“God formed man from the dust of the ground. There is here something at once humbling & consoling (p.42),” reflects Joseph Ratzinger at the opening of his third homily on Genesis. First, we must observe that the Bible upholds man’s dignity from the outset by illustrating how he is “one humanity formed from God’s one earth, (p.44)” which at once shows the unity of all mankind and the evil of all division, especially along lines of ethnicity.
Further, man’s dignity is elevated in his creation in God’s own image & likeness. It is true that there is something of man from “below,” that is, of the earth; but it is likewise true that man bears within him something from “above,” something heavenly, something of God. Ratzinger says that each individual human being, “realizes the one project of God… the same creative idea of God (p.45).” Therein lies man’s dignity: “Each one bears God’s breath in himself or herself, each one is God’s image. This is the deepest reason for the inviolability of human dignity, & upon it is founded ultimately every civilization.”
Often today, this image is besmirched & goes unrecognized. “When the human person is no longer seen as… bearing God’s breath, then the human being begins to be viewed in utilitarian fashion [&] the barbarity appears that tramples upon human dignity (p.45).” In this case, Ratzinger asks, not rhetorically, if the dignity of the human person can be defended in a world of technology?
While it is true that science has given man a certain amount freedom & control over his world, there is a grave danger that those things that cannot be scientifically verified, like morality, holiness, or love will be cast aside as relics of man’s unenlightened past. In this way, instead of liberating, science can destroy what is most distinctly human. But this is a ground that Ratzinger is unwilling to concede, as man’s rationality is also defining of him; so he now distinguishes between two kinds of reason: the scientific & the moral-religious. He suggests that the moral-religious dimension of man must not be dismissed because it isn’t mathematical. In fact, it is actually the more “human” of the two. It is what prevents man from being reduced to just another thing in nature, to an animal. It keeps man from destroying himself.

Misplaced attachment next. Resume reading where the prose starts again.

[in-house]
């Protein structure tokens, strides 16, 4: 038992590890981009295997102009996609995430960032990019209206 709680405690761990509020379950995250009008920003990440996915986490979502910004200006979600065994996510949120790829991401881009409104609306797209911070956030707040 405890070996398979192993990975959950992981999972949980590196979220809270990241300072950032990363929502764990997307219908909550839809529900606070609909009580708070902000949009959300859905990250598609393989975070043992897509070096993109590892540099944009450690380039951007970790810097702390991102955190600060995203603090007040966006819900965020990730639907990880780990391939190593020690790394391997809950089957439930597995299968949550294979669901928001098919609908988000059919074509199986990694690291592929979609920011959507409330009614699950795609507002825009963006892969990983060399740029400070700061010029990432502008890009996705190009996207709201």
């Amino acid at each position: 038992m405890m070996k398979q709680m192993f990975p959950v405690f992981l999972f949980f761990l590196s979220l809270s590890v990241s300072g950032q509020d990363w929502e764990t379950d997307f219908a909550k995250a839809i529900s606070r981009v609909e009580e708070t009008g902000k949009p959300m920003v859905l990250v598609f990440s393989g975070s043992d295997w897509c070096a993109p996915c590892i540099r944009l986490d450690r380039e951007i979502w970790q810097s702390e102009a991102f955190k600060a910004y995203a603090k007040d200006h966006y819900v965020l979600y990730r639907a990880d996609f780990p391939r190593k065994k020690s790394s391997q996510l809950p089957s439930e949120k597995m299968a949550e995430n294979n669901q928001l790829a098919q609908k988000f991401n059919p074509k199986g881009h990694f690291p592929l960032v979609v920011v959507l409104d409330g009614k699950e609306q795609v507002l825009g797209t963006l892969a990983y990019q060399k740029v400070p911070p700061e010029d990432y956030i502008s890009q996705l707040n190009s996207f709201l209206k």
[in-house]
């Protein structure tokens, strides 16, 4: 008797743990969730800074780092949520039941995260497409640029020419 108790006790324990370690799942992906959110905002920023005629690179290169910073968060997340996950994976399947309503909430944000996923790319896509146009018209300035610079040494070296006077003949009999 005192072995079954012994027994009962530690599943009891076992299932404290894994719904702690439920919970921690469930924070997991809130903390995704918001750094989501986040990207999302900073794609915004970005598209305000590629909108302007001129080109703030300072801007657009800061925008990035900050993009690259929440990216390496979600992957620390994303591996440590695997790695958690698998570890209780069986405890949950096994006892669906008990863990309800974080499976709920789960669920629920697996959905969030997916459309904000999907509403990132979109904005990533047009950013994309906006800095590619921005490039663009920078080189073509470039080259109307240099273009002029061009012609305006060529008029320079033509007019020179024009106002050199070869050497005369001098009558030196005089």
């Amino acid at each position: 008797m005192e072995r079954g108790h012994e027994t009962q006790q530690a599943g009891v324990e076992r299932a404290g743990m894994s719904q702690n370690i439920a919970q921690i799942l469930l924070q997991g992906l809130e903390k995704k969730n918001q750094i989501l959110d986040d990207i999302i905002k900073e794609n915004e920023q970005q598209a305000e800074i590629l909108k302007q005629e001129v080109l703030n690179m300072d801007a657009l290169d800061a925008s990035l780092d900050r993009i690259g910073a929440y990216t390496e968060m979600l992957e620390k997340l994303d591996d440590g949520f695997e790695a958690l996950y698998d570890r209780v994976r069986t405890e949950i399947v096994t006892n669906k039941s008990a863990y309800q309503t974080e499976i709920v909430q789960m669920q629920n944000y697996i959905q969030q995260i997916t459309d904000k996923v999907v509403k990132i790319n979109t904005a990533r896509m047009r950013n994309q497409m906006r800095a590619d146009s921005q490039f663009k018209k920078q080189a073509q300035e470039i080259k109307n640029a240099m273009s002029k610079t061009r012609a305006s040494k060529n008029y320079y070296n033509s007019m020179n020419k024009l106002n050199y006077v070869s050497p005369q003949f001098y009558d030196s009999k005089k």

Returning to the image of God in man, the Cardinal notes that “An image… represents something... It points to something beyond itself (p.47).” We then see that man, too, points to something beyond himself. It is easily observable that man is made for relations with other persons. He is not closed in on himself; he is oriented toward an Other. As fulfilling as human relations can be, man finds within him a longing for union with something transcendent, which he instinctively knows to be God, his origin and his destination. This desire for communion with the divine Other is the root of all prayer.
So we can see that it is not only his rationality that makes man what he is, but his capacity to both think and pray. “Human beings are, as a consequence, most profoundly human when they step out of themselves & become capable of addressing God…, when they discover their relation to their Creator (p.48).” We discover our origin, purpose, meaning, & destination only when we see ourselves in reference to God, from whom we receive our being.
P.S.: Folks, I've had ZERO time to write, other than this series of articles of the KOC newsletter. I have a colossal project at work launching that's not going well, & I am way behind on my Metaphysics studies for Franciscan U. I could use a few prayers. Thanks.